10 Historical Landmarks You Absolutely Must Visit In Washington
Washington became a state in 1889, but it has an interesting history that goes back much further than that. Lewis and Clark were here in 1805, and our state is home to many Native American tribes like the Chinook, Ozette and Palouse that have been here for centuries. If you’re curious about our state’s past, exploring some notable historical landmarks will give you some insight into our history. Here’s a list of 10 must-see landmarks to get you started:
1. Chinook Point, Chinook
It was here that Captain Robert Gray became the first European to see the Columbia River in 1792. A few years later, in 1805, members of the Lewis and Clark Expedition camped here.
2. American and English Camps, San Juan Island
The American and English Camps are now known as San Juan Island National Historical Park. They were used to house British and U.S. Army camps during the Pig War of 1859.
3. Arthur Foss, Kirkland
The Arthur Foss is one of the oldest wooden-hulled tugboats still afloat in the US, and possibly the most famous due to its use in the 1933 production of “Tugboat Annie.” In World War II, the Arthur Foss was the last boat that escaped before 1941’s Battle of Wake Island.
4. Whitman Mission National Historic Site, Walla Walla
The Whitman Mission was founded by Oregon Trail emigrants. In 1847, it was the site of a massacre that played a key role in our country’s westward expansion. Members of the Cayuse tribe killed 13 settlers, causing the US to annex the land as the Oregon Territory and starting the Cayuse War.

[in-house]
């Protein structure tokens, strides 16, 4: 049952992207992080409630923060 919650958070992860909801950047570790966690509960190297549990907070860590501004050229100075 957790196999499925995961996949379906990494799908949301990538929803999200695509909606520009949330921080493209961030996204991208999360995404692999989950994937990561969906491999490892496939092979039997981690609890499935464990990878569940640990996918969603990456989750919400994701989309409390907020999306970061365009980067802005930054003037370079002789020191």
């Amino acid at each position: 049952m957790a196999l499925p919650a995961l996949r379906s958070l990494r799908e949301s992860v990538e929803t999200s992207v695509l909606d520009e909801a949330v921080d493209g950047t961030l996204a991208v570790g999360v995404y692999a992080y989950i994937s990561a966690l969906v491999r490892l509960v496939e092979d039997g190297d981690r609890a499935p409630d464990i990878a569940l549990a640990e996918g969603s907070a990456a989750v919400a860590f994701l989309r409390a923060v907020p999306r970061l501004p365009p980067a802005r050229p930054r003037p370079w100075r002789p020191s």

5. Fort Nisqually Granary, Tacoma
Fort Nisqually was the first European trading post on Puget Sound. It has been relocated to Point Defiance Park in Tacoma and serves as a living history museum.
6. Benewah Milk Bottle, Spokane
Have you ever been to the Milk Bottle restaurant in Spokane? Paul E. Newport, the owner of the Benewah Dairy Company, designed the bottle back in 1935. It’s now on the National Register of Historic Places.
7. Burial Site of Chief Seattle, Suquamish
This is one of 38 sites in the Nez Perce National Historic Park, which also has sites in Idaho, Oregon and Montana.
8. Fort Vancouver National Historic Site, Vancouver (and half in Oregon)
Fort Vancouver was an important 19th century fur trading outpost, established in 1824 by the Hudson’s Bay Company. Unfortunately all the buildings burned in 1866, but they were all rebuilt in their original places in 1966.
9. Panama Hotel, Seattle
The hotel was built in 1910, and it holds the country’s last remaining Japanese bathhouse.
10. Fort Worden, Port Townsend
Built during the Endicott period of the US seacoast defense building, Fort Worden is now a beautiful state park.
Take the time to learn some of our state history this year. It will probably make you love Washington even more.
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